LAST week, billionaire Elon Musk offered to buy Twitter, and later, in a TED Talk convention, explained that he wanted to protect free speech, which is vital to democracy. Feeling threatened, Twitter is fending off the hostile takeover and in so doing, protect its decision to restrict hate speech and fake news on its platform. Earlier, Twitter drew cheers and jeers when it banned former US president Donald Trump during the far-right's attempt to topple American democracy. And since then, the platform has placed restrictions on other ultraconservatives and trolls.
“A good sign as to whether there's free speech is: is someone you don't like allowed to say something you don't like? And if that is the case, then we have free speech,” Mr. Musk explained. He conceded that speech was limited by laws where those expressions were made, but he also said, “Having a public platform that is maximally trusted and broadly inclusive is extremely important to the future of civilization.”
Conservative American media, particularly Fox News, pounced on the opportunity to criticize Twitter. They accused it of censorship, as well as of lesser offenses, such as propagating a left-wing agenda.
As of this writing, no one knows whether Mr. Musk will succeed in buying Twitter, but his attempt gave prominence to issues regarding free speech and democracy everywhere.
Similar discussions have been raging here, especially because of the upcoming elections. But even earlier, there were concerns about fake news and bullying by trolls, much of them on social media.
Ironically, Nobel laureate Maria Ressa has been for reining in social media, particularly Facebook, and their harmful algorithms that she blamed for undermining facts and manipulating thoughts. This was an odd position to take for someone billed as a champion of media freedom and for a journalist fending off libel cases that she believes to be politically motivated.
Outrageous opinion, fake news and more broadly propaganda are not harmless, but we tend to agree with Mr. Musk that restrictions on free speech can be perilous. A politically unfettered media, including social media, is a hallmark of democratic societies, and restrictions should be handled with extreme caution.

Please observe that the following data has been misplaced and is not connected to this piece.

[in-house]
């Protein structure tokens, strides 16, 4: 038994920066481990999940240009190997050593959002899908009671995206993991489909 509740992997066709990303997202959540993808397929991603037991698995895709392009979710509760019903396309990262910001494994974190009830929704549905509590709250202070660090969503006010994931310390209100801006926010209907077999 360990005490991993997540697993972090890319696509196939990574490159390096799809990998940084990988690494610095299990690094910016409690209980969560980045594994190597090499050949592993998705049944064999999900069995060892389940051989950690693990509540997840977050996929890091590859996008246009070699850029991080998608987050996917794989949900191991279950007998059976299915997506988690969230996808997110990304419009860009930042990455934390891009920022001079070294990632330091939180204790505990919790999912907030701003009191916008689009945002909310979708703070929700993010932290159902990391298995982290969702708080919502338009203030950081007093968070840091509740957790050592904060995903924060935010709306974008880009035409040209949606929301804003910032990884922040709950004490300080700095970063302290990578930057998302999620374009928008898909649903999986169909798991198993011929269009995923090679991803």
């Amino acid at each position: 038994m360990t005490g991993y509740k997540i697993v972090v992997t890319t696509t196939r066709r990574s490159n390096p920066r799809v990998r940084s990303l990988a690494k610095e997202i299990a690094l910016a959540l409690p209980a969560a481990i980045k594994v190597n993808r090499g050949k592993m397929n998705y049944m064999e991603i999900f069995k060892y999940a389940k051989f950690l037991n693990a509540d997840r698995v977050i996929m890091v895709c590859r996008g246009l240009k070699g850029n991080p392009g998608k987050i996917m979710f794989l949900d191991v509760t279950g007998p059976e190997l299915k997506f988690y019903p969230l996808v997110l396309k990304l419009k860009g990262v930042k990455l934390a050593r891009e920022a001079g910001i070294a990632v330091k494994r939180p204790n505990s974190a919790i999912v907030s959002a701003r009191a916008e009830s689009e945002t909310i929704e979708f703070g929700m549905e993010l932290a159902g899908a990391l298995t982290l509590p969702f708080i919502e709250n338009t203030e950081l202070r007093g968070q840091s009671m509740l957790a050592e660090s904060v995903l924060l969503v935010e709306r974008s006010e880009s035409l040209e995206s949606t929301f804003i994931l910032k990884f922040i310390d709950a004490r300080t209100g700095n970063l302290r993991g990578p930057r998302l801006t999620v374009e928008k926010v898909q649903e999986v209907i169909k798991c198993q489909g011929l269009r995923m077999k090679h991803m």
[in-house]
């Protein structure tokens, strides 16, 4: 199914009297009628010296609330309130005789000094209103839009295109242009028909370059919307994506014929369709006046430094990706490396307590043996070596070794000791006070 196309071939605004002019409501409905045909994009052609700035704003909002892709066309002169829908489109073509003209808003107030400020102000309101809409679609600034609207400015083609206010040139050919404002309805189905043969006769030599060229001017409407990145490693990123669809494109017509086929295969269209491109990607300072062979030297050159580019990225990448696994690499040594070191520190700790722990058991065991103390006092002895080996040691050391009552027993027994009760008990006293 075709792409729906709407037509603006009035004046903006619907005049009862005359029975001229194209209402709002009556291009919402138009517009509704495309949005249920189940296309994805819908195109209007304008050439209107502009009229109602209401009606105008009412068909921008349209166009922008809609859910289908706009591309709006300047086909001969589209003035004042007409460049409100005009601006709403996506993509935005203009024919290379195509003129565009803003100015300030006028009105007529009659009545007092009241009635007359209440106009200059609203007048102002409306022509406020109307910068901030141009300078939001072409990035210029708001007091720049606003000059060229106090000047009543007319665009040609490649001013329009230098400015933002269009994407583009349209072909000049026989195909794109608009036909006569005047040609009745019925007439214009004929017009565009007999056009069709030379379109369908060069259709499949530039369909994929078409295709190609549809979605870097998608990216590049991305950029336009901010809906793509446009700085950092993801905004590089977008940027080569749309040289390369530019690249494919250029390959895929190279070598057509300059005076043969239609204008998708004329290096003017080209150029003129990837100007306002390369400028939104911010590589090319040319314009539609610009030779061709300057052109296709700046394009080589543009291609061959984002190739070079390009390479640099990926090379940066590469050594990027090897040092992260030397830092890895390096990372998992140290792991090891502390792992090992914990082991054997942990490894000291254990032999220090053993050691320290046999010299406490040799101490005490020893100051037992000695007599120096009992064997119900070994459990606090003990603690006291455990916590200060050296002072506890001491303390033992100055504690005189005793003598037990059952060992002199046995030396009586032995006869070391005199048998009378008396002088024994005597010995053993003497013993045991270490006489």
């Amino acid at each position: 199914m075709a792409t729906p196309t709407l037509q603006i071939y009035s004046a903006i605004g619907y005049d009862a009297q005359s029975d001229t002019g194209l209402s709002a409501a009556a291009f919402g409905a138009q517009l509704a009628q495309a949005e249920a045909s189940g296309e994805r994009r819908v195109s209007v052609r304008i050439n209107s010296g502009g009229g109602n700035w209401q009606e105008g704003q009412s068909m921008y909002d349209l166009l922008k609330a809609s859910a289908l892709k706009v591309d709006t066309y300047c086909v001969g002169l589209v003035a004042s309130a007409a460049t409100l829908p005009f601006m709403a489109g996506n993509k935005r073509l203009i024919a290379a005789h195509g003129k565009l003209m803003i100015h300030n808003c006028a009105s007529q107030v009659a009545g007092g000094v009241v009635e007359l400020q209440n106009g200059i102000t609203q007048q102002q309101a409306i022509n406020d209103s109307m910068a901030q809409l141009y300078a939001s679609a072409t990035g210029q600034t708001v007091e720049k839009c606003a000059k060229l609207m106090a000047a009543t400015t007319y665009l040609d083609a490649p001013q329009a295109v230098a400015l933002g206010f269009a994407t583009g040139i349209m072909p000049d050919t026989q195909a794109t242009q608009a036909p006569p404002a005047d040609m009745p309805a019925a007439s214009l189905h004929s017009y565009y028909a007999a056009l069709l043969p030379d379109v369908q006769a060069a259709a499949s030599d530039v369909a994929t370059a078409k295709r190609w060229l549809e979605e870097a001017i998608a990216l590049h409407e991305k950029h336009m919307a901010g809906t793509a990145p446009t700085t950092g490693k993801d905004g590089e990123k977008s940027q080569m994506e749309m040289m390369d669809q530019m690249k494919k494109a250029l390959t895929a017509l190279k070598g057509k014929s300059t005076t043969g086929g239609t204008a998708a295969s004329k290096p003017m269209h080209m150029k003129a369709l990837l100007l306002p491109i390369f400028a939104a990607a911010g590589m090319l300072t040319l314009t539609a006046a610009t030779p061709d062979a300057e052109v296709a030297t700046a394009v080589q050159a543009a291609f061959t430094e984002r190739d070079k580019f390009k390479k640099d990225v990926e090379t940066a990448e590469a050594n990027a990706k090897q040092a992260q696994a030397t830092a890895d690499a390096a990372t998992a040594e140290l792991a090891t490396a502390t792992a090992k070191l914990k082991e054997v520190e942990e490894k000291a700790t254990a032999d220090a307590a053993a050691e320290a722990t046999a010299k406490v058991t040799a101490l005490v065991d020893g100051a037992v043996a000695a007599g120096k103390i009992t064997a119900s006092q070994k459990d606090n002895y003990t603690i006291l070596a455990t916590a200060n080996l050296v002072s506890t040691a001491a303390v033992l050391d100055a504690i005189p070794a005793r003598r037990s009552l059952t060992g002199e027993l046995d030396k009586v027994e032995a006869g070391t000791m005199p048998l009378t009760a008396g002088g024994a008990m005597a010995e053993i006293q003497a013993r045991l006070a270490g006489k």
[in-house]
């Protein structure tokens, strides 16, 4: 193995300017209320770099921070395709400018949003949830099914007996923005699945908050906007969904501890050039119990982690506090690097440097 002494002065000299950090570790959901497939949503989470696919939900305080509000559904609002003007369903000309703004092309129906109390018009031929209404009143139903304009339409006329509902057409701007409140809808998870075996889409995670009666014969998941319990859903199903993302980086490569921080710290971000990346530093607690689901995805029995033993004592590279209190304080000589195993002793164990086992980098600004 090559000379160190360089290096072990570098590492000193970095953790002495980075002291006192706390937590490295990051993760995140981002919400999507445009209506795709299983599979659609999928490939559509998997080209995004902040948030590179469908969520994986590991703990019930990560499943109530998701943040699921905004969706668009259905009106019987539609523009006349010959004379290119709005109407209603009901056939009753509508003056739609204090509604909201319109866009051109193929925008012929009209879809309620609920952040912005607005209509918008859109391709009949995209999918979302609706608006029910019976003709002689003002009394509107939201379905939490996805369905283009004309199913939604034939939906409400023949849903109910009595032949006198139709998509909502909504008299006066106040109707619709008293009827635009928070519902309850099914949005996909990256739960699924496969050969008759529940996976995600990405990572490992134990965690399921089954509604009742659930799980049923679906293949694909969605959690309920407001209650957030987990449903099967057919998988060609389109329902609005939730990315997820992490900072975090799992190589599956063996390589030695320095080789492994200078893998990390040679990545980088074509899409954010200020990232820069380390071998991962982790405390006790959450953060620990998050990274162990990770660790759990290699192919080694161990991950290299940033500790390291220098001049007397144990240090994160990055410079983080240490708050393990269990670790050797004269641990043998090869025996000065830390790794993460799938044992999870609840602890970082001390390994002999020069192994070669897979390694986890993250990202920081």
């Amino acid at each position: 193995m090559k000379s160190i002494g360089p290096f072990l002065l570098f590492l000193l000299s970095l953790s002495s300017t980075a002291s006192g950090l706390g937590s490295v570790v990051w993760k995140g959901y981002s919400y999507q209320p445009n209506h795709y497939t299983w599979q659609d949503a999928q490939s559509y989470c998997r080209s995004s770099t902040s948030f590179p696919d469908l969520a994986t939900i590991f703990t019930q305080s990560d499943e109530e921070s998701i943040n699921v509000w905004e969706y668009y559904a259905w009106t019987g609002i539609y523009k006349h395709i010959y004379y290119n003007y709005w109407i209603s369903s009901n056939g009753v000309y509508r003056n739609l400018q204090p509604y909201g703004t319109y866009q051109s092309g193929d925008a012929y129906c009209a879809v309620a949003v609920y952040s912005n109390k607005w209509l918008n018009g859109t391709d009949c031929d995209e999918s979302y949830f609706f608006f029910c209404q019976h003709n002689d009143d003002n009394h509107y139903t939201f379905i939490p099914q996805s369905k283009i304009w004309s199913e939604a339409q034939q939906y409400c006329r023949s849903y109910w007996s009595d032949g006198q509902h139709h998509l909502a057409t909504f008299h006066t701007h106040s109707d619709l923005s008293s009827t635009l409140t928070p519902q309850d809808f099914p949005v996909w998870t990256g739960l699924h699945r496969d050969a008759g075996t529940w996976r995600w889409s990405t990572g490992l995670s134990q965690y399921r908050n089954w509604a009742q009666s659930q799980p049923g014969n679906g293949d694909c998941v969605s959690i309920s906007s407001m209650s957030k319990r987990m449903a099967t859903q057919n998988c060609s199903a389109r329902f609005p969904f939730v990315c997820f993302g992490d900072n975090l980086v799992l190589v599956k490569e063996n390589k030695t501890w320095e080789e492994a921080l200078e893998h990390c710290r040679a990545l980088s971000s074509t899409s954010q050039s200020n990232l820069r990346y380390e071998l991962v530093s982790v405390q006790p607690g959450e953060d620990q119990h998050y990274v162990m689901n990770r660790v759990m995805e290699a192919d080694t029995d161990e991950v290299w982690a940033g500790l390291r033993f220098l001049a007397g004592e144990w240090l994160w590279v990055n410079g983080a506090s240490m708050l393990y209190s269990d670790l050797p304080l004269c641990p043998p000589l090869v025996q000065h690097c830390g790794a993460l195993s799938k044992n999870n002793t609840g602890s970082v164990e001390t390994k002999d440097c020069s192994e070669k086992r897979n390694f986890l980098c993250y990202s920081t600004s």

To be clear, we do not believe that all types of speech should be allowed. For instance, shouting “Fire!” in a movie theater, or an airline passenger joking about a bomb, deserves to be outlawed.
But it might surprise some to know that society has been living with fake news for a long time now — and yet, life goes on. An early example of fake news appeared in 1835 in The Sun. That New York City tabloid ran a series of stories recounting observations supposedly seen through a telescope about life and mythical creatures on the moon. The Sun did that to bolster its circulation, which it did, and that was that.
Media's influence on society has been studied for about a century now. And yet the results over the years have been often inconclusive and contradictory.
One of those studies was commissioned by the US Federal Trade Commission in 1979. It was concerned about the influence of television commercials, particularly on young viewers. They were reportedly exposed to some 20,000 commercials a year or about three hours a week. The good news is that by the sixth grade, young Americans “adopted a global distrust” of TV commercials.
The point here is that being overly protective might be unwarranted. Also, the harm posed by the media should be balanced with the importance of preserving democracy. As Evelyn Beatrice Hall famously said, “I disapprove of what you say, but I will defend to the death your right to say it.”
Mr. Musk was not as eloquent, even verbose, in explaining his beliefs. “If in doubt, let the speech, let it exist.”
He said later: “I don't know if I have all the answers here. But I do think that we want to be just very reluctant to delete things and just be very cautious with permanent bans. Timeouts, I think, are better than sort of permanent bans.”
That is food for thought for crafting our own policies and opinions.
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